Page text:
More than 220 farmers, ranchers, forest landowners, and natural resource professionals from across the United States attended “Family Farms Strengthen the Local Economy,” the Minority Landowner Magazine’s annual conference held this year in Greenville, South Carolina.
“Through the feature articles in Minority Landowner and through our annual conference, we introduce farmers and forest landowners to the science that can positively and negatively impact their land management operation,” said Victor Harris, publisher and editor of the Minority Landowner Magazine and conference host. “This year Dr. James Vose from the Forest Service Southern Research Station gave an excellent presentation and answered many questions regarding climate change. It was very well presented and very well received, resulting in a productive dialogue.”
“The partnership we share with Southern Research Station continues to be instrumental in the success of our conference, and in equipping farmers and forest landowners with tools and knowledge to make their operations productive,” said Harris. “We could not produce such a high caliber conference without them, and we’re proud to have the Southern Research Station as a strong sponsor and supporter.”
Harris, a registered forester and former Forest Service employee, has published the Minority Landowner Magazine since 2006, providing limited resource farmers, ranchers, and landowners with resources needed to be productive and profitable, and to maintain land ownership.
Over a three-day conference, participants heard from speakers and presenters from USDA and state agencies, the Center for Heirs Property Preservation, Farm Credit, and their peers. They spoke one on one with exhibitors and rotated through four concurrent breakout sessions on Financial Planning, Farmers Markets & Community Supported Agriculture, My Land Plan, and Natural Resources Conservation Service (NRCS) programs.
This year’s conference encompassed a group of participants who had not only a strong desire to learn and glean all the information they could from workshop presenters, conference speakers, exhibitors, and panelists, but also an unselfish willingness to share their stories, successes, and challenges with others. From banquet speaker Frank Taylor, team leader of the Winston County Self-Help Cooperative based in Louisville, Mississippi, to luncheon speaker Hezekiah Gibson, founder and president of United Farmers USA based in Manning, South Carolina, everyone was eager to impart knowledge to help others improve their operations and become better land managers.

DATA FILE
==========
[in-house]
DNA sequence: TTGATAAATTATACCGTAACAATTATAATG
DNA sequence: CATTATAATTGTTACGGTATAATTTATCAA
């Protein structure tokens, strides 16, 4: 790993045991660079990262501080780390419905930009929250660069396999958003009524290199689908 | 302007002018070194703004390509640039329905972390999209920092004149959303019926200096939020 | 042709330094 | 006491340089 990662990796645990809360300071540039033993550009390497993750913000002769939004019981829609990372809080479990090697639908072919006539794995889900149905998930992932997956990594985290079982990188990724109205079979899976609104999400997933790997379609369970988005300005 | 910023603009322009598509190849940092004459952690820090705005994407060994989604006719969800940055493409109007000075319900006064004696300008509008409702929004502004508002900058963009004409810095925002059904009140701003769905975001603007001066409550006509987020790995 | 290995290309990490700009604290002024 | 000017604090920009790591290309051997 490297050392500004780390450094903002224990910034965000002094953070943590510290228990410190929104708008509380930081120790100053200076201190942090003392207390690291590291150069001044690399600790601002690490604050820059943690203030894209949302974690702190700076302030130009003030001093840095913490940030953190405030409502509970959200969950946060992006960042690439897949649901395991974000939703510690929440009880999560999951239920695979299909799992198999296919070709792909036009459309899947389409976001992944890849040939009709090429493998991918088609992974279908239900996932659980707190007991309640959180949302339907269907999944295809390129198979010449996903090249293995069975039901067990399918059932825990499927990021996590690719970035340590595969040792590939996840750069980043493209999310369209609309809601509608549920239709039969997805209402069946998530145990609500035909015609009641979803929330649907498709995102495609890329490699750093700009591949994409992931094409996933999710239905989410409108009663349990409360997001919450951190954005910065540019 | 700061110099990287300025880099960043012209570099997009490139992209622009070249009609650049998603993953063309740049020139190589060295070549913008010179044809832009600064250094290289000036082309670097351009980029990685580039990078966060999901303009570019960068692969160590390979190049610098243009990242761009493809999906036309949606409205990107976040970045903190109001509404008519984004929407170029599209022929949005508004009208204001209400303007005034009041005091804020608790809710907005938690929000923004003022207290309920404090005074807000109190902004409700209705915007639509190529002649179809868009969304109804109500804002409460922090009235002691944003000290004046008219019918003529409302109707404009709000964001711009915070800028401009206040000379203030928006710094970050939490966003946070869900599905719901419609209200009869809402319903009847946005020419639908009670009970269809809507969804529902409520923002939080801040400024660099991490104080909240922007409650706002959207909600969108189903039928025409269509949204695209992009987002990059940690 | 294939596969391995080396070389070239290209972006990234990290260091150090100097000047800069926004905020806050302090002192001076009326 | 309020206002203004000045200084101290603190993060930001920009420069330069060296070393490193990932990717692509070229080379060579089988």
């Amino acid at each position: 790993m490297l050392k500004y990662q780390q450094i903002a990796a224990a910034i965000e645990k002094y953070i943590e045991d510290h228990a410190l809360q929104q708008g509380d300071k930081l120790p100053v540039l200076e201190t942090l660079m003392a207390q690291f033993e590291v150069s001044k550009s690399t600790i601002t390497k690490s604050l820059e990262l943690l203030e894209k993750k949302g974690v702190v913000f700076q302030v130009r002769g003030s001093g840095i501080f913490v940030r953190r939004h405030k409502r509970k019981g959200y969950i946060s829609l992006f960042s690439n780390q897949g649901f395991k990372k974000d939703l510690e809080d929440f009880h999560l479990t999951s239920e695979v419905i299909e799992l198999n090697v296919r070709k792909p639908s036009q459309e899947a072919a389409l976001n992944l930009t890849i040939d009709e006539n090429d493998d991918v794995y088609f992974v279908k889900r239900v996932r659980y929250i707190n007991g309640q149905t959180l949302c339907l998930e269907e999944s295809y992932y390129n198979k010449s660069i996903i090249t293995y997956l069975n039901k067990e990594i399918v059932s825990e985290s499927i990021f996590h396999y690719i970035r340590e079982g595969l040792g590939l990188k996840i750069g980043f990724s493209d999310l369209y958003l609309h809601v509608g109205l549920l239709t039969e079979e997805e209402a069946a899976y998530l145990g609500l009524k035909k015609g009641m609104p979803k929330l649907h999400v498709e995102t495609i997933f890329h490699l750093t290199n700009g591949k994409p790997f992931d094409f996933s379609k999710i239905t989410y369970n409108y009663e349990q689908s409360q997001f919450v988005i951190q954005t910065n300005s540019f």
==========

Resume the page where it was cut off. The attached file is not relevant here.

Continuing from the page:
SRS assistant director Jennifer Plyler, project leader of the SRS Center for Integrated Forest Science Jim Vose, public affairs specialist Teresa Jackson, and cooperative forestry management analyst Cheryl Bailey from the Washington Office, represented the Forest Service.
Plyler gave a general overview of the Forest Service and SRS as she spoke on the importance of keeping land forested and in the family, invasive species, non-timber forest products, water resources, and forest inventory and monitoring. Jackson staffed the SRS booth and provided participants with information on Forest Service products and services.
Vose presented information on climate change and climate variability, touching on vulnerabilities to forests, changes in the earth’s climate system, and the establishment of the Regional Climate Hubs. As a Washington Office representative, Bailey participated on a panel of natural resources professionals, and provided information on the “Know your farmer know your food” program, ecosystem services and markets, the Renewable Energy Project, and the National Agroforestry Center.
The Minority Landowner Magazine is the largest distributed magazine of its kind, with more than 5,000 subscribers. In addition to the Forest Service, the conference was co-sponsored by USDA Southern Agriculture Research & Education, Risk Management Agency, Farm Service Agency, Rural Development, and NRCS, all of which were well represented.
For more information, email Teresa Jackson at firstname.lastname@example.org